“Metanoia” means “change in one’s way of life resulting from penitence or spiritual conversion,” according to the Oxford Dictionary. To José Rodriguez, a senior theatre studies major at Montclair State University, who wrote and directed a show titled “Metanoia,” it means a whole lot more.
A collection of four shorter plays: “Friend,” “Skeletons,” “A Bag of Chips” and “Writer’s Mind,” “Metanoia” was shown at the White Eagle Hall in Jersey City, New Jersey, owned by the nonprofit Jersey City Theater Center. Rodriguez got the opportunity through the organization’s Producers’ Lab Program, which is made to support young artists as they transition into the professional field.
Rodriguez feels grateful to have worked with the center to bring his work to life.
“Working with Jersey City Theater Center was an amazing opportunity,” Rodriguez said. “Olga Levina, the co-owner, and I really hit it off after our first phone call together. I explained what I wanted to do with my work and she really enjoyed what I was going for. From there, we started working together on how we can make ‘Metanoia’ become reality.”
Rodriguez revealed how he felt sharing “Metanoia” with others.
“I had so many mixed emotions putting ‘Metanoia’ up,” Rodriguez said. “I think mostly because I was afraid to feel vulnerable and show people this side of me. The plays all came to me at various emotional points in my life. It felt like I was putting a piece of me on display for anyone to see.”
Each of the plays bordered on both drama and comedy. Throughout the show, the audience was stuck between bursting into laughter and devolving into tears.
Notably, the opening play, “Friend,” set the tone quite well. It was about a man having a sit down with his guardian angel, who was trying to get his life back on track. Though it had various comedic moments throughout, the story was heavy and dealt with topics such as depression and feelings of inadequacy from our protagonist.
Sofia Pastena, a sophomore acting major, enjoyed the combination of the genres.
“It was really cool to see a show mix both drama and comedy,” Pastena said. “It created a real-life feel to the whole thing.”
That was a common theme in the show: a blend of comedy and drama in an almost Shakespearean sense that kept spectators on their toes.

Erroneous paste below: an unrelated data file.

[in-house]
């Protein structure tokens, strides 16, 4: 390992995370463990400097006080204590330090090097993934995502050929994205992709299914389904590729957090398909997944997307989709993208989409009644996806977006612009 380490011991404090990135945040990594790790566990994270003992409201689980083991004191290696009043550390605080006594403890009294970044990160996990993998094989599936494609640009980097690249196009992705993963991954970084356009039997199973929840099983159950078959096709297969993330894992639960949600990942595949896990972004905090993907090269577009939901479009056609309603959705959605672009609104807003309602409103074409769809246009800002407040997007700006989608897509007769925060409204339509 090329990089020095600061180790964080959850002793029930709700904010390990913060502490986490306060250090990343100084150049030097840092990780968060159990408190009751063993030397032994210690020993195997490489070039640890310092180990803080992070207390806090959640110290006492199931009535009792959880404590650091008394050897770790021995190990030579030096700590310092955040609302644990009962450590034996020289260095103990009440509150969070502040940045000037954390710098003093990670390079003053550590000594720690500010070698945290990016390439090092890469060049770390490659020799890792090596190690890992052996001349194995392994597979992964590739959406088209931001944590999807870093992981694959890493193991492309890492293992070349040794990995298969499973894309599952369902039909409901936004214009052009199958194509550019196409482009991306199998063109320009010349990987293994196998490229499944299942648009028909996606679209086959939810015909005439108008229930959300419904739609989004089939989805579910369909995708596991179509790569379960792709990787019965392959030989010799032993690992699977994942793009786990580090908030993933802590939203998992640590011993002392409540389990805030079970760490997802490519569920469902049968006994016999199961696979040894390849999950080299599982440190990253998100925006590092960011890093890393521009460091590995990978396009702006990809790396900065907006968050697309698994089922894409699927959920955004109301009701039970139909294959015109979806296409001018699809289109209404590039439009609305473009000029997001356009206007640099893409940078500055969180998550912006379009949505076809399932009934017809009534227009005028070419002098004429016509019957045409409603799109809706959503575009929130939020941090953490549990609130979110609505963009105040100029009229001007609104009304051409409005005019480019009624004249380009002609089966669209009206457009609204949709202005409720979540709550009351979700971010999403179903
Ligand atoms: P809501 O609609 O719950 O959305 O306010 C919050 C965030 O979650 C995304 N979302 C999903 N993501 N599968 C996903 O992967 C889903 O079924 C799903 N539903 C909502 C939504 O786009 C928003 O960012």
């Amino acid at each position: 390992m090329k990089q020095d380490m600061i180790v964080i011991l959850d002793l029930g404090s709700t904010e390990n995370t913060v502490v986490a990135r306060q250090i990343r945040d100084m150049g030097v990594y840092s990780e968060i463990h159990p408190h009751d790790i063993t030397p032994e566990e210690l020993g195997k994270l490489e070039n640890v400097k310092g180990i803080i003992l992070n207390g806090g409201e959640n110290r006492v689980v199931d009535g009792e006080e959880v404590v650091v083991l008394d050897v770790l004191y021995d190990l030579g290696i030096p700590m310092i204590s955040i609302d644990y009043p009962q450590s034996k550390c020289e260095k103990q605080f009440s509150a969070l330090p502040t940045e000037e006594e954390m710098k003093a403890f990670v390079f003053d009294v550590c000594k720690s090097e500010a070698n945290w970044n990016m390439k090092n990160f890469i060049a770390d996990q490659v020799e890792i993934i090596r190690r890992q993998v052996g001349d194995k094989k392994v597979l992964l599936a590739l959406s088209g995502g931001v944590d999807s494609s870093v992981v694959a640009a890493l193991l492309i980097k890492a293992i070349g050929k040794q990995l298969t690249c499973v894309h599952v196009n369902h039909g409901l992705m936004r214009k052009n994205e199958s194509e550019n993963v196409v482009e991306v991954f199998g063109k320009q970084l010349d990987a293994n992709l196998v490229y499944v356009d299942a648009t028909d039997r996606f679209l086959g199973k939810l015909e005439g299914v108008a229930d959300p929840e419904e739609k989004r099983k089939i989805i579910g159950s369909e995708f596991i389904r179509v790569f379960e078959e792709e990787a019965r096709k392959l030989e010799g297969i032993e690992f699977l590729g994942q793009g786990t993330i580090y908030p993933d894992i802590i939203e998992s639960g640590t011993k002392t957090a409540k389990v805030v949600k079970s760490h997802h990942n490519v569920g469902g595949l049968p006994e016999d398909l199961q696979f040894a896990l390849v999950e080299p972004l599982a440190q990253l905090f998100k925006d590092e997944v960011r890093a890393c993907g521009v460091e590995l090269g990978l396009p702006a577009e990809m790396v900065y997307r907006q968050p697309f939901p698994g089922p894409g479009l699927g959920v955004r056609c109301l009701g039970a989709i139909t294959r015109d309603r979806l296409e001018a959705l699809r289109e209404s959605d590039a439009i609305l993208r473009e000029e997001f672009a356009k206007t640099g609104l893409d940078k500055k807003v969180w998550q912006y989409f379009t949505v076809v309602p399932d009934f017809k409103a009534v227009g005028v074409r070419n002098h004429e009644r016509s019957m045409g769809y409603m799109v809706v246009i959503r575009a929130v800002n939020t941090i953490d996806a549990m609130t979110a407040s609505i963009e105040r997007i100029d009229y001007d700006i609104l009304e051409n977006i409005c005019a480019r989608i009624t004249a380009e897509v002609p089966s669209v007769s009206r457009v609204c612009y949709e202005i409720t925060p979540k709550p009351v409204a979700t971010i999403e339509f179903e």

“A Bag of Chips,” my personal favorite of the four, did this quite well. The story begins with an older man ready to take his own life in a park before a young child, played by Rodriguez, approaches and refuses to leave, asking to share a bag of chips. There are plenty of jokes and lighthearted playfulness throughout the scene, though we never stray too far from the original premise.
Rodriguez believes there’s humor happening everywhere around us, which impacted his work.
“There isn’t a single day on earth that goes by where at least one human doesn’t laugh,” Rodriguez said. “That’s why I think it’s good to sprinkle some jokes here and there because it’s honest. Plus, laughing with each other while we experience something serious or scary helps remind us that we aren’t really alone.”
For actor Gabe Michelson, a sophomore theatre studies major at Montclair State, the opportunity to participate in “Metanoia” came at the perfect time.
“At first I didn’t know [Rodriguez] or anyone part of this process acting-wise or behind the scenes,” Michelson said. “However, after it, I never want to be apart from them. [Rodriguez] wrote four incredibly deep shows with rich characters. It was the first time I acted on a stage since the start of the pandemic; [Rodriguez’s] show reignited my dream of being on stage again. For that I am grateful.”
Though this showing of “Metanoia” has come and gone, Rodriguez insists he is not quite done with the material yet.
“Currently, I’m going through that post-show sadness,” Rodriguez said. “I’m very pleased with how the show came out, but I’m already thinking of rewrites, as well as what my next step is in my career. Currently, I am in conversations with two theaters in New York. I hope all turns well with them, and we can work together.”